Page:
Where was the Great Wilderness recorded in Shanhaijing? According to Shanhaijing, the Great Wilderness was a large tract of savage land that unfit for human habitation and was in the south of the Mobile Desert, today’s Taklamakan Desert. Clearly, it included today’s Tibetan Plateau, west areas of the Sichuan Basin and western Yungui Plateau. Shanhaijing also mentioned “east wilderness” and “other wilderness,” which were not today’s Tibetan Plateau, but other savage lands that unfit for human habitation.
In Shanhaijing, the River refers to the Yellow River, which rises in the northern Bayankala Mountains, and the Jiang refers to the Changjiang River, which rises in the southern Bayankala Mountains which is located in the northeastern Tibetan Plateau.
The Mobile Desert in Shanhaijing refers to today’s Taklamakan Desert, the Asia’s biggest and world’s second biggest mobile desert, while the Rub Al Khal Desert in the Arabian Peninsula is the world’s biggest desert.
 The Chishui River in Shanhaijing was located in the east of the Mobile Desert, today’s Taklamakan Desert, and the west of the Northwest Sea. Shanhaijing uses “sea” to name saltwater lake and uses “deep pool” or “lake” to name freshwater lake.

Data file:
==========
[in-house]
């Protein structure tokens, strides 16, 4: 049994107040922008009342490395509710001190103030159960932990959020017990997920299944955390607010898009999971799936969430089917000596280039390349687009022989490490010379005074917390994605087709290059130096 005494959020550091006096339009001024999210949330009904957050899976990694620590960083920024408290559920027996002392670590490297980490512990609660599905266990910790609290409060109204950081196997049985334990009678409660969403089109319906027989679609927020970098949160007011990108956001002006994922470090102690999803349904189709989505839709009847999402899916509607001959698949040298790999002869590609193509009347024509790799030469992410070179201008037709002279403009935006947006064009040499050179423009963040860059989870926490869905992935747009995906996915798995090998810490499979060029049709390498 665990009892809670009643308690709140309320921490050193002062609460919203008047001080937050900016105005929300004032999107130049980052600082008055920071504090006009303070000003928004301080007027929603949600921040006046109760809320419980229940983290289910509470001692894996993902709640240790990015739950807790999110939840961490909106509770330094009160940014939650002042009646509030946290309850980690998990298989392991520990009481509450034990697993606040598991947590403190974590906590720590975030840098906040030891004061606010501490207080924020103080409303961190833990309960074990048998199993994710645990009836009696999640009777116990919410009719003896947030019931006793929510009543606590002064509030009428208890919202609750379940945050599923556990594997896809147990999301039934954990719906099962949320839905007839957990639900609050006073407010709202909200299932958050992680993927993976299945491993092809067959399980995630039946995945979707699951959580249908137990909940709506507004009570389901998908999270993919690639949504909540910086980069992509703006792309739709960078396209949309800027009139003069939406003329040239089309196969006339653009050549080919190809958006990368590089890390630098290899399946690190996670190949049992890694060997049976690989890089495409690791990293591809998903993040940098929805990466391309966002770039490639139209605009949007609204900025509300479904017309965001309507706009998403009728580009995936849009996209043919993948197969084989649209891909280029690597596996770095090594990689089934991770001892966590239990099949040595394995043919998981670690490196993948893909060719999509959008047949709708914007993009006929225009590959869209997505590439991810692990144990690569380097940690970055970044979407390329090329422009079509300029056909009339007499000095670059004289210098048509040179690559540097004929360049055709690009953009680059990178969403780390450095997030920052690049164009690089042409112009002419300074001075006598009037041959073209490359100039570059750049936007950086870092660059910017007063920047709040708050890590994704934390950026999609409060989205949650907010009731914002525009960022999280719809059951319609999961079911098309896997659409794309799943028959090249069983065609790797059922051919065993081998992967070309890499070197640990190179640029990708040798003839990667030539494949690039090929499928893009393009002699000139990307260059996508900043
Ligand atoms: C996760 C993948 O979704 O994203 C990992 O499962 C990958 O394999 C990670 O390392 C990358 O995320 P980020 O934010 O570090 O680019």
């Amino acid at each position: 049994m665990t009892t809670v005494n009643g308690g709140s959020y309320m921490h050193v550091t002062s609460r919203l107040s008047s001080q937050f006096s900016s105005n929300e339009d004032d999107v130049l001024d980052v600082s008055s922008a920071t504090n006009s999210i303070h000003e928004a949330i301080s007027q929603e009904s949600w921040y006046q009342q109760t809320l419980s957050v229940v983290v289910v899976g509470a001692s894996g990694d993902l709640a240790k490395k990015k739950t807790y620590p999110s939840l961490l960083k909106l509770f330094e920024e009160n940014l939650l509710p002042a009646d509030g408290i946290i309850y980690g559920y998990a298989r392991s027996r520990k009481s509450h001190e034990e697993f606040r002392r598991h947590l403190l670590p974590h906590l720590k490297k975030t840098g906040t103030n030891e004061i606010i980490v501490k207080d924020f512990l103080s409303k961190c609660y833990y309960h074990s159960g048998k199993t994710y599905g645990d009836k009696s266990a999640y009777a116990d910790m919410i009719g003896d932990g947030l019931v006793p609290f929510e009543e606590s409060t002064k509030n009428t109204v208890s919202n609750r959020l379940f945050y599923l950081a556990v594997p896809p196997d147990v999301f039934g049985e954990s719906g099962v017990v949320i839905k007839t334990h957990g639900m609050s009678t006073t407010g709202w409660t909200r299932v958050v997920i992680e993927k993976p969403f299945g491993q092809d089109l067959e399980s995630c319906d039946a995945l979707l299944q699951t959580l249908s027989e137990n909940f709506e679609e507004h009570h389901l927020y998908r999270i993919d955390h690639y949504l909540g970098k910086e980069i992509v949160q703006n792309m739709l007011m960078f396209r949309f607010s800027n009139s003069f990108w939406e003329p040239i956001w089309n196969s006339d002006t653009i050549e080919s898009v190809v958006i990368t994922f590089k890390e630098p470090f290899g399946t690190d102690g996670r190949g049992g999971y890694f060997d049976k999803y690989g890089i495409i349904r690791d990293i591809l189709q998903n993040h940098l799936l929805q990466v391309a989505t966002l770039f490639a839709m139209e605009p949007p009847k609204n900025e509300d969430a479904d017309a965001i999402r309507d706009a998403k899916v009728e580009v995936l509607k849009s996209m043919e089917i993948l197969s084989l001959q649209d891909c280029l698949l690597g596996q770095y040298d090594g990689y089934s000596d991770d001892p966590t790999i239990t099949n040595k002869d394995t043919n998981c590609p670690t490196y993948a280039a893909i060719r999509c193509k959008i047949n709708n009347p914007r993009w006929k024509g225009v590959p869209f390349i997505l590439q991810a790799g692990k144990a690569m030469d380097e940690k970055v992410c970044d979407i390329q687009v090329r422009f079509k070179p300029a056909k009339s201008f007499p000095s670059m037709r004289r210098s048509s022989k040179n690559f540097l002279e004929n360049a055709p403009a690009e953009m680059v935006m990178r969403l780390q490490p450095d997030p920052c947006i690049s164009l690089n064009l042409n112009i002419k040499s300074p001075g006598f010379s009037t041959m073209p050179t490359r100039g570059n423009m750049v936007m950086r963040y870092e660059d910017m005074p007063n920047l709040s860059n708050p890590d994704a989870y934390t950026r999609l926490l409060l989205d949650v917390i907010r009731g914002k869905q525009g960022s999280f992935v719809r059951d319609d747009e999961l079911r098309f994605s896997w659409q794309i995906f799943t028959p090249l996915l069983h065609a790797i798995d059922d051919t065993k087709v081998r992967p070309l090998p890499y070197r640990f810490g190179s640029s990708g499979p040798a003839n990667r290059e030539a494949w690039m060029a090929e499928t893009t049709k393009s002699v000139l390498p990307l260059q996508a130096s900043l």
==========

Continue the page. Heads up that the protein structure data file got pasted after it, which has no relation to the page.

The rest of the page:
The Northwest Sea is today’s Qinghai Lake. The Qinghai Lake, also called Kokonor Lake, is a saltwater lake and used to be very big, but it had reduced to 1,000 kilometers in perimeter in the North Wei Dynasty (386-557CE) and kept reducing to 400 kilometers in perimeter in the Tang Dynasty (618-907CE) and 360 kilometers in perimeter today.

Shanhaijing’s records of the Zhuan Xu People
The Zhuan Xu People and their descendants first lived near Mount Buzhou, later spread out to the west of the Qinghai Lake, the Tibetan Plateau and southern areas. The literal meaning of the Chinese characters “Zhuan Xu” was “Simple and Honest.”

Where is Mount Buzhou?